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Well, I have to say that I would still recommend the book. There are no shortage of books out there, but I felt like I kind of understand how and why Javascript works by reading and working through chapters in this book. Many books start teaching programming concepts and syntax without even mentioning the web until much later, but I felt like this book did a good job of keeping me motivated. I worked through all the examples of the chapters I have read (that's why I found the error mentioned in this particular thread). With that said, I have some programming experience (in other languages), though I am not a professional by any stretch. Perhaps Moby can also give his thoughts about this book.

I have sort of jumped around in the chapters. There are typos, but this is the biggest one I found, and more often than not, it's not as big a deal. That's not to excuse the errors (although every book will have its share of errata), but I actually think it's a pretty good book in general, and the reason I started with it is that it is recommended as part of a self-learning track on the website Javascript is Se Xy although it refers to the older edition, and some chapters have been combined and/or separated.

I think possibly the errata page has not been abandoned, but they just don't have a central place to receive reports of them, or they have forgotten to check this forum regularly. Actually, as I check the website for the book, they ask that users submit an Errata form: http://www.wrox.com/WileyCDA/WroxTit...Cd-ERRATA.html

I admittedly have not submitted with that form, so maybe that's the issue. UPDATE: I have tried to submit and detail the issues regarding errata and the forum using the Errata Form. We will see if it does anything.

Last edited by snowcrasher555; January 8th, 2016 at 02:39 PM.
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Old January 8th, 2016, 02:37 PM
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Quote:
Originally Posted by snowcrasher555 View Post
Well, I have to say that I would still recommend the book. There are no shortage of books out there, but I felt like I kind of understand how and why Javascript works by reading and working through chapters in this book. Many books start teaching programming concepts and syntax without even mentioning the web until much later, but I felt like this book did a good job of keeping me motivated. I worked through all the examples of the chapters I have read (that's why I found the error mentioned in this particular thread). With that said, I have some programming experience (in other languages), though I am not a professional by any stretch.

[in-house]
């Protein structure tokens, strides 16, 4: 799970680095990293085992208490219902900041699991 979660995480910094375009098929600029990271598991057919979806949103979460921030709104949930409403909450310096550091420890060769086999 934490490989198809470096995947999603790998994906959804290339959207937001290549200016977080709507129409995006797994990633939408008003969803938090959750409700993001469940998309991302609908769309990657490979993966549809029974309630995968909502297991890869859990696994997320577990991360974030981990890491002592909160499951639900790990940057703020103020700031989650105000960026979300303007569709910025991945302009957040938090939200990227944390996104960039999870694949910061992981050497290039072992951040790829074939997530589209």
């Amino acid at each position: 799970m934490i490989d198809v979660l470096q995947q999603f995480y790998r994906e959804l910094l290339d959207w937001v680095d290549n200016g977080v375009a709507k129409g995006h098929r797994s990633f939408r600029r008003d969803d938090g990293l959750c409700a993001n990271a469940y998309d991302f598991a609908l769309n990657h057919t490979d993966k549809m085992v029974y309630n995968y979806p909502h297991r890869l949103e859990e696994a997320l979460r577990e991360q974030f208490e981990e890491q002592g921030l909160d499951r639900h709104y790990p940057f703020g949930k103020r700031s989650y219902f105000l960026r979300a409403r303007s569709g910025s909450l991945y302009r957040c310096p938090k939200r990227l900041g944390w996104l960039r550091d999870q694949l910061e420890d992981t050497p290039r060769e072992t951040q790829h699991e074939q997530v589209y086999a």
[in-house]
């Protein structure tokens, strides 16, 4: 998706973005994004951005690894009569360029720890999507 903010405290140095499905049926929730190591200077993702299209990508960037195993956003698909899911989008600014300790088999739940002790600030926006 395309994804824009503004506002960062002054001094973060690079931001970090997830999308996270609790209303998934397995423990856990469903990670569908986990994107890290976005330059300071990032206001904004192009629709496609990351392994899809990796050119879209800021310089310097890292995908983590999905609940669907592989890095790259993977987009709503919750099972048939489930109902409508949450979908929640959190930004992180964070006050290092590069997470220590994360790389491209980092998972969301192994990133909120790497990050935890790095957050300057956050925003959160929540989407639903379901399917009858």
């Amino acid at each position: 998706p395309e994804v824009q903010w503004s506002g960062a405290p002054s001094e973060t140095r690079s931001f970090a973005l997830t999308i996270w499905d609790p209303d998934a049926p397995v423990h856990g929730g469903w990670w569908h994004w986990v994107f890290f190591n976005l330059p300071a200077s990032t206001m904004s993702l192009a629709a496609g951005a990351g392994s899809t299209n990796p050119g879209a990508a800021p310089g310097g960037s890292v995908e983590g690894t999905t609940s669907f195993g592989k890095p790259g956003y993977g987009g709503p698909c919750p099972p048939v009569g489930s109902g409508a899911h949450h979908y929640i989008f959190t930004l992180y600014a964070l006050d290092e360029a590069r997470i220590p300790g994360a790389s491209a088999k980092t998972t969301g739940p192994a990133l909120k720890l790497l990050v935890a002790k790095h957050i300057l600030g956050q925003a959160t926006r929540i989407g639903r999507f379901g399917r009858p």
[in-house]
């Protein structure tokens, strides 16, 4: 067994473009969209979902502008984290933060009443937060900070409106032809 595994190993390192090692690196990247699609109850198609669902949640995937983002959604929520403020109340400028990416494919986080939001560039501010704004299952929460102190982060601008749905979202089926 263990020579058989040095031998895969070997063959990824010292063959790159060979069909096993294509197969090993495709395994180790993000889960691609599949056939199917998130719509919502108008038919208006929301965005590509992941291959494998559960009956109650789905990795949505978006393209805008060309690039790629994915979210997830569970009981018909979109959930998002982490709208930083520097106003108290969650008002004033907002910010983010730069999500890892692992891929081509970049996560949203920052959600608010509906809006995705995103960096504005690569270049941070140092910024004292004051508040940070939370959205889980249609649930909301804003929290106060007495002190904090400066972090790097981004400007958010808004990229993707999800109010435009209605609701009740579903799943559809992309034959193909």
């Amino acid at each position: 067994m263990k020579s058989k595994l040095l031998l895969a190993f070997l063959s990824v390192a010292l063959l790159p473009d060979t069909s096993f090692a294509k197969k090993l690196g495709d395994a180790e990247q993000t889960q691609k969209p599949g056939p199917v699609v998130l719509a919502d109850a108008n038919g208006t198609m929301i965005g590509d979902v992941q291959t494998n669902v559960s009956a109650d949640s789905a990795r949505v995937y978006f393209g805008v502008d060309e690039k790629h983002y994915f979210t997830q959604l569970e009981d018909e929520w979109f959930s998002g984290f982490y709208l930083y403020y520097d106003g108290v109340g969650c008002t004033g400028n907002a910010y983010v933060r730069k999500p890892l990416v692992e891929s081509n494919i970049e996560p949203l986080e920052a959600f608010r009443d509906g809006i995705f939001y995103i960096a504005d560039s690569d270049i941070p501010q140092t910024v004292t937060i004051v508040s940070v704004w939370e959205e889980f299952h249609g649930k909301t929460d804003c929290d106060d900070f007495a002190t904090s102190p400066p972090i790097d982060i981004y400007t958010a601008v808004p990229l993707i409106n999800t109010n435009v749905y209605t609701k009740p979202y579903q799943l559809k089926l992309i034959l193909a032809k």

I have sort of jumped around in the chapters. There are typos, but this is the biggest one I found, and more often than not, it's not as big a deal. That's not to excuse the errors, but I actually think it's a pretty good book in general, and the reason I started with it is that it is recommended as part of a self-learning track on the website Javascript is Se Xy although it refers to the older edition, and some chapters have been combined and/or separated.

I think possibly the errata page has not been abandoned, but they just don't have a central place to receive reports of them, or they have forgotten to check this forum regularly. Actually, as I check the website for the book, they ask that users submit an Errata form: http://www.wrox.com/WileyCDA/WroxTit...Cd-ERRATA.html

I admittedly have no submitted with that form, so maybe that's the issue.
Thank you for a detailed answer. I also started with this book after reading "How to Learn JavaScript Properly | JavaScript is ****************".
There are really plenty of books on Javascript for beginners. Trouble is that most of them either don't teach Javascript and just offer some ready code snippets without detailed explanations of how it works.. or they try to teach Javascript but in a form that I don't like.
I really like the way "Beginning JS" is written. There's "Javascript and jQuery book" by Jon Duckett and Headfirst Javascript Programming but they are TOO visual for me.
I could also recommend (I'm really sorry, Wrox) "Modern Javascript. Develop and Design" by Larry Ullman. It's not often referred to but the book is really great. Covers all the necessary information in a lively and easy-to-follow manner.
P.S. Unfortunately, it seems that private messages are disabled on this forum. How do you practice JS apart from doing exercises from the book? What are your future plans in mastering web development?
I just started playing around with jQuery. Spend the whole day and passed the jQuery track on codecademy.com and skimmed through several jQuery books that are usually recommended. That's fairly entertaining,I must admit.